• Download these powerful DOE software tools to identify energy-saving opportunities in common energy systems such as steam, process heating, and motor-driven systems. Participate in online or classroom training to increase knowledge about these tools.
  • Learn how to maximize energy savings by using the ASME Energy System Assessment Standards and practical guidance based on industry best practices for identifying opportunities in these energy systems: compressed air, steam, process heating, and pumping systems.
  • Learn how other companies reduced energy use. Search more than 100 DOE case studies by company, industry, and other categories.
  • Access the Clean Energy Application Centers to determine the applicability of Industrial Distributed Energy to your sites.
  • Review DOE's technical publications to increase knowledge of facility energy systems and guide company decision-making when setting energy management priorities. Technical publications grouped by energy systems are also available for: compressed air, steam, process heating, and pumping systems.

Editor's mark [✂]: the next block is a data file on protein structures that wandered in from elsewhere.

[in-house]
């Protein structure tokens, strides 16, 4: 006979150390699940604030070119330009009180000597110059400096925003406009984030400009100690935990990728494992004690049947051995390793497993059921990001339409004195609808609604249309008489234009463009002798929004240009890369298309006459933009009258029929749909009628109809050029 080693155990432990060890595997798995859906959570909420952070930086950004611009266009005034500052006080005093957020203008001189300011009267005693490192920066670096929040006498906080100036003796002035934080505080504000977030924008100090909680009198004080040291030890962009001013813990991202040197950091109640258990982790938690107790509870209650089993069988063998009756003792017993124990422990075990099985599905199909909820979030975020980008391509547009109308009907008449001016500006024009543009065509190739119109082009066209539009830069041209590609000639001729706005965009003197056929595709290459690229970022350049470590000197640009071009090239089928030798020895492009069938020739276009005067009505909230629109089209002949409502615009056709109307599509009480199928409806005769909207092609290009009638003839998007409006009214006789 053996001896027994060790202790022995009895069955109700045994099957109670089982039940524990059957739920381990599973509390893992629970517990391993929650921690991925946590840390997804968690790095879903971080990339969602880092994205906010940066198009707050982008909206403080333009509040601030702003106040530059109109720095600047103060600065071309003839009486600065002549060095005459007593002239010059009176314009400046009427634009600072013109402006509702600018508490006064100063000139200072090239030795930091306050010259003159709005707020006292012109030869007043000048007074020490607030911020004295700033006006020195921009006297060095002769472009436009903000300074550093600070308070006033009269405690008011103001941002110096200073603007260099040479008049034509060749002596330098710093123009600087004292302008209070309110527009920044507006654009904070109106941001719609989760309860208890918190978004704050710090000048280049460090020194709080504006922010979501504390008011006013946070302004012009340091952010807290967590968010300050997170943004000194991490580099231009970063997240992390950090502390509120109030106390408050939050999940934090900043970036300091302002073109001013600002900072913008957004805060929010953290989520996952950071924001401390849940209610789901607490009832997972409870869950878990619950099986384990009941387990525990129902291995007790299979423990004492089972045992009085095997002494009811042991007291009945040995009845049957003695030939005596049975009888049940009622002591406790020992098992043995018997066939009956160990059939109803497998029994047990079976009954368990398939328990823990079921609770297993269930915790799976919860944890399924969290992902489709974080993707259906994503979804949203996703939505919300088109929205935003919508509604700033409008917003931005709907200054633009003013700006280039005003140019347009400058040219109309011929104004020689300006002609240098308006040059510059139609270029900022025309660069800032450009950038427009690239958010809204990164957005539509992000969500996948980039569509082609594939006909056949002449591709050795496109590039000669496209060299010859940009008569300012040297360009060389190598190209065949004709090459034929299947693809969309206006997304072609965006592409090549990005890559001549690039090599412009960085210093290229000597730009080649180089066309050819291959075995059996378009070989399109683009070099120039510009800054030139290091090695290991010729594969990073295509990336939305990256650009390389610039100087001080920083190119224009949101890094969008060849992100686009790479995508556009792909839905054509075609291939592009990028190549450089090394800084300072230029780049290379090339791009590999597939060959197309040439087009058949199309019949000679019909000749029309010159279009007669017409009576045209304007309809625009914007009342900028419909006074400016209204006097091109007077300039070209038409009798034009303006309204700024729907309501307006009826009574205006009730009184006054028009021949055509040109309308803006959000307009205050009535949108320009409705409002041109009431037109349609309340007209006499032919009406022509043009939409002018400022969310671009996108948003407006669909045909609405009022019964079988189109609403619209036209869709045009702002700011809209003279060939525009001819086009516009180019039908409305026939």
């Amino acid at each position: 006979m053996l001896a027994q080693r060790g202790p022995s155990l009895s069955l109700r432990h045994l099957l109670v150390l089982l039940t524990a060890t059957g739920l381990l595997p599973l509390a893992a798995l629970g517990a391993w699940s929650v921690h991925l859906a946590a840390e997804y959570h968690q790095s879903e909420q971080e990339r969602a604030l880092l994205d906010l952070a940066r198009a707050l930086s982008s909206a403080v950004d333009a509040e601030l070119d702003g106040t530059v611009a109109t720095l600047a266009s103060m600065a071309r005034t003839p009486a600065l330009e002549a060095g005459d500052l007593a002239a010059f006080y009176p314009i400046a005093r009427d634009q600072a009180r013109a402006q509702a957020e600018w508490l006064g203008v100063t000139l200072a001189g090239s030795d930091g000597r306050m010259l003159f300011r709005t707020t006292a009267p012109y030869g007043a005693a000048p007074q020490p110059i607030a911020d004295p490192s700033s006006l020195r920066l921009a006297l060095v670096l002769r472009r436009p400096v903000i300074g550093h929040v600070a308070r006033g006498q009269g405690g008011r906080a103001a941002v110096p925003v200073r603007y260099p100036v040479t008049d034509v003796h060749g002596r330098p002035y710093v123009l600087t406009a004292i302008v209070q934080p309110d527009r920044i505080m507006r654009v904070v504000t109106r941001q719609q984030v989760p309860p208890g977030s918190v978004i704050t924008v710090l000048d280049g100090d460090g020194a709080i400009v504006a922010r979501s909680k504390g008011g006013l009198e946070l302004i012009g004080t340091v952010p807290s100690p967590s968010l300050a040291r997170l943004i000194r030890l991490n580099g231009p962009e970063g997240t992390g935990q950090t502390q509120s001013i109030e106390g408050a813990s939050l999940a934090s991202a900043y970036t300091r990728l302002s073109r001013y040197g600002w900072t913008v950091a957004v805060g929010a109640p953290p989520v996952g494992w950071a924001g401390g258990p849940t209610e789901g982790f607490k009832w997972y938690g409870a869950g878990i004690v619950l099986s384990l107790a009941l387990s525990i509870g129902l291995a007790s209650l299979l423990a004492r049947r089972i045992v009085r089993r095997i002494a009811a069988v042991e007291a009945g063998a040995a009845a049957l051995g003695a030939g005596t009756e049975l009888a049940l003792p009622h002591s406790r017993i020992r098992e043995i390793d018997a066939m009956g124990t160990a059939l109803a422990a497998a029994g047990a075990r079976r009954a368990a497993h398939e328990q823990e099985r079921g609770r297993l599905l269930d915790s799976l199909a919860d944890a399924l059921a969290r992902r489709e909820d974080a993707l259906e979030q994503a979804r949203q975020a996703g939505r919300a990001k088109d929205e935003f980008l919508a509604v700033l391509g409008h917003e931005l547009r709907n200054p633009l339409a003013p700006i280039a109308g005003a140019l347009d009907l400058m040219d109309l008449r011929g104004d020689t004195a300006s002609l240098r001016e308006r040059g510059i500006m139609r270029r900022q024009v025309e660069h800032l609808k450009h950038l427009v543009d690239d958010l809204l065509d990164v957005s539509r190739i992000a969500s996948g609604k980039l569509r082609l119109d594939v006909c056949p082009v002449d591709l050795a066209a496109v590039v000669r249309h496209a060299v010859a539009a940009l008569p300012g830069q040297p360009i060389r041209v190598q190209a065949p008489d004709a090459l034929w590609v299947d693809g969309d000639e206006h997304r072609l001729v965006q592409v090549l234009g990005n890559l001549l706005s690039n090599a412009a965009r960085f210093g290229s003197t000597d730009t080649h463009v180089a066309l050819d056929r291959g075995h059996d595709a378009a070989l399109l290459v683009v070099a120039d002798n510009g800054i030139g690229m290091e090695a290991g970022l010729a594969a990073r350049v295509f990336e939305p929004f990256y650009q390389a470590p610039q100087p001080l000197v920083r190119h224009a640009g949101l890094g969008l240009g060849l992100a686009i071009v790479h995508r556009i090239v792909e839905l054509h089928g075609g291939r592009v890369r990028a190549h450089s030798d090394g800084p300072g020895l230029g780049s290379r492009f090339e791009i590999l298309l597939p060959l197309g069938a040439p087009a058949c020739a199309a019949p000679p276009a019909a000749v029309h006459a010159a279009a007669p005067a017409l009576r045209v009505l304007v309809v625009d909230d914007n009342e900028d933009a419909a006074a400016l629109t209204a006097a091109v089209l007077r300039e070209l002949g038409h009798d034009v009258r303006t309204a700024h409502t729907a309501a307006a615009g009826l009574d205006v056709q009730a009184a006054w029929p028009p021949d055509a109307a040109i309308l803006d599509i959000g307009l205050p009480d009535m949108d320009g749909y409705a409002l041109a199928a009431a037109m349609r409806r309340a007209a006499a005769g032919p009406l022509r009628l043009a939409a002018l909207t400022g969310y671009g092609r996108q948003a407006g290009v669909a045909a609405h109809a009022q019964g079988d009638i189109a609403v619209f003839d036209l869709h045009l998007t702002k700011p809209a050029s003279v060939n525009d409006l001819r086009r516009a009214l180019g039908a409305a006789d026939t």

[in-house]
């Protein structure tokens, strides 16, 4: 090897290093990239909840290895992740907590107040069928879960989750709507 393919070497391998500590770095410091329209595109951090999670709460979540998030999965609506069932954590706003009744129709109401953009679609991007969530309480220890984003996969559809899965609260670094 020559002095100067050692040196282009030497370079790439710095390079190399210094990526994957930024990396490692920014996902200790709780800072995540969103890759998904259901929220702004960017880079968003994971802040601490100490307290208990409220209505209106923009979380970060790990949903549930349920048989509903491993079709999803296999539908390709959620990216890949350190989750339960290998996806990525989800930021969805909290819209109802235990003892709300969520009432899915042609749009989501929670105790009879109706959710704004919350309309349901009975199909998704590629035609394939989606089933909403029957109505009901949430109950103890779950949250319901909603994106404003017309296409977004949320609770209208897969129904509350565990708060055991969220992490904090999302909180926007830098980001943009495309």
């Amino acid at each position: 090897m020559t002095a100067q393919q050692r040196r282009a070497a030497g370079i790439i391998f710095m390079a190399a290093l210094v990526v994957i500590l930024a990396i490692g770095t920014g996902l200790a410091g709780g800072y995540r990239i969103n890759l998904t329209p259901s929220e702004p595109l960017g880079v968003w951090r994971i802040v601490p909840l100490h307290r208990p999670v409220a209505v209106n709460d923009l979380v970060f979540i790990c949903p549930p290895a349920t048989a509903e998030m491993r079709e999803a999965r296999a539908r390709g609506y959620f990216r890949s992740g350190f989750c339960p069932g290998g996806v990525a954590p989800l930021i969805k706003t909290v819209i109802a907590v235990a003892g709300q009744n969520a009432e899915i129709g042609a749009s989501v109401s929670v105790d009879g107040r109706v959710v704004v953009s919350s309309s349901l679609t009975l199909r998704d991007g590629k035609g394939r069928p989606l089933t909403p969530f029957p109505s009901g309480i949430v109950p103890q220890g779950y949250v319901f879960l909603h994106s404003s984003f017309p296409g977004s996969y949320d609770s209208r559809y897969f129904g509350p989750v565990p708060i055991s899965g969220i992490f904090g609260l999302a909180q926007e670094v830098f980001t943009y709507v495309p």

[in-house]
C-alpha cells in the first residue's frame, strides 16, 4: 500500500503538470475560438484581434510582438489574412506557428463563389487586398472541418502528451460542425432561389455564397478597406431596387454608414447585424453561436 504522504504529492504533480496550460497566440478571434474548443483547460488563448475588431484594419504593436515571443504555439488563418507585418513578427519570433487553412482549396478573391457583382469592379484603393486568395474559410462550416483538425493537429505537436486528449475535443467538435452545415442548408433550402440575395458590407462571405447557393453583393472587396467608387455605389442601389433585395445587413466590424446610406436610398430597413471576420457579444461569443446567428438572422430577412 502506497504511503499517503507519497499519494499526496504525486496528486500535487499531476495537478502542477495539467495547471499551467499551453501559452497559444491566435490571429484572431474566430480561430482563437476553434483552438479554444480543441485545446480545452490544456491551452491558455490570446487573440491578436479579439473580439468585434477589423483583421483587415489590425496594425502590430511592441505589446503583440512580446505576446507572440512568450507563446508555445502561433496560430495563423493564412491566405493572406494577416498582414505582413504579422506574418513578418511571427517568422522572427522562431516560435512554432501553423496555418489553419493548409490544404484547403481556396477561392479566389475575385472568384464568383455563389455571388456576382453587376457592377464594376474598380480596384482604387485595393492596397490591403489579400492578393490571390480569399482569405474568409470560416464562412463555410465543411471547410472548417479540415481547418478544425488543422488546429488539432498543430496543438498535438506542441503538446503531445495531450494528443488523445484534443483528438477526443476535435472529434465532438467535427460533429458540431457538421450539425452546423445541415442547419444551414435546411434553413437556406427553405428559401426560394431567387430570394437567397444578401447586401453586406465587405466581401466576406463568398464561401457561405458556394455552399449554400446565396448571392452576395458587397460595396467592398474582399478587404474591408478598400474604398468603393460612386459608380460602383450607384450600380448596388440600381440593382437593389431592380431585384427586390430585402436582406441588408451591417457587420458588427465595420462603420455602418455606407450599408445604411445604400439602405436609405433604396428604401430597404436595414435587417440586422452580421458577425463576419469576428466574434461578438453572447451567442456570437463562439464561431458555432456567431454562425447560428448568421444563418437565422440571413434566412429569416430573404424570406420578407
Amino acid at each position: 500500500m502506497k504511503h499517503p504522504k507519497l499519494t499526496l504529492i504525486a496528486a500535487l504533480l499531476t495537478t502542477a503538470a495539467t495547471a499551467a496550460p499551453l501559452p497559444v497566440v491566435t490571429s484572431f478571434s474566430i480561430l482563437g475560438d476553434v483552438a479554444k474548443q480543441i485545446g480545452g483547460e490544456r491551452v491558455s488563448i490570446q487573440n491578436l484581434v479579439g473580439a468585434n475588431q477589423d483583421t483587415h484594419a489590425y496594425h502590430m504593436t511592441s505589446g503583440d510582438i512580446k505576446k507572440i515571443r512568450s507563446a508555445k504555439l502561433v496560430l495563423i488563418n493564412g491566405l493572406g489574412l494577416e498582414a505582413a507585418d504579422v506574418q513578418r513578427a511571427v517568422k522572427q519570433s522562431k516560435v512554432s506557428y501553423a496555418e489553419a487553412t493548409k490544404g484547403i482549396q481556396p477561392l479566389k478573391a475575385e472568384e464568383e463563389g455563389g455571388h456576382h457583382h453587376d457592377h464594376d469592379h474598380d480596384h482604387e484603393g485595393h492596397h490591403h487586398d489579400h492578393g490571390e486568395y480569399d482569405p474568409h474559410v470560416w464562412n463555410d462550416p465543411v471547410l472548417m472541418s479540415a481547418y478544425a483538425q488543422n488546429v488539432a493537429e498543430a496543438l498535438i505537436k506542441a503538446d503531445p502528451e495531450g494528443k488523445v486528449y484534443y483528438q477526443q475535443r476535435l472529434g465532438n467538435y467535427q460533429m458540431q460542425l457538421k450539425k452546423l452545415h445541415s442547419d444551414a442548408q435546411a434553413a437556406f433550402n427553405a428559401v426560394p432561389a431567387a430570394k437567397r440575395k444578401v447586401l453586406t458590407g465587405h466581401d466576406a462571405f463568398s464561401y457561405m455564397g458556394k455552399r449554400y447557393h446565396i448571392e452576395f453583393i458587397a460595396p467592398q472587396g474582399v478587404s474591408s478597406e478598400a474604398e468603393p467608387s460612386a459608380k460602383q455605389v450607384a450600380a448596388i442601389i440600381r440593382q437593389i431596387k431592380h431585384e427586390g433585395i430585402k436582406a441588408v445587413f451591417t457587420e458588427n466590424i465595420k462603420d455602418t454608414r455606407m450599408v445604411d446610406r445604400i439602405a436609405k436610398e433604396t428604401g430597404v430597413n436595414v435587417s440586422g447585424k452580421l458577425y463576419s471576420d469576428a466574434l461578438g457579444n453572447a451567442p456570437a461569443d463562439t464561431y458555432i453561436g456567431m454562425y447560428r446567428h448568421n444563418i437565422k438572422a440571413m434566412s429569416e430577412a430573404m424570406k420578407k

Prioritize energy-saving opportunities

It can be difficult and time-consuming for an organization to process every potential improvement opportunity. Using a systematic approach with defined prioritization criteria helps focus the organization's resources on the most viable energy-saving opportunities. When prioritizing opportunities, consider relevant organizational information, such as current business goals and strategies, existing operational or maintenance projects, hurdle-rates or other financial requirements for proposed capital projects, other requirements for resource or funding requests, and risk assessment methods and other tools already in place, among others. Examples of criteria for prioritizing opportunities could include: estimated energy or cost savings, financial cost of opportunity implementation, return on investment, ease or length of implementation, potential safety, health, and environmental issues, as well as possible impacts on maintenance or productivity.

  • Use DOE's Plant Energy Profiler (ePEP) to identify potential energy and cost savings by energy system, prioritize opportunities, and more.

Organizations may choose to work with an ANSI-certified professional to maximize the benefits of implementing ISO 50001. See the Professional Assistance page for more details.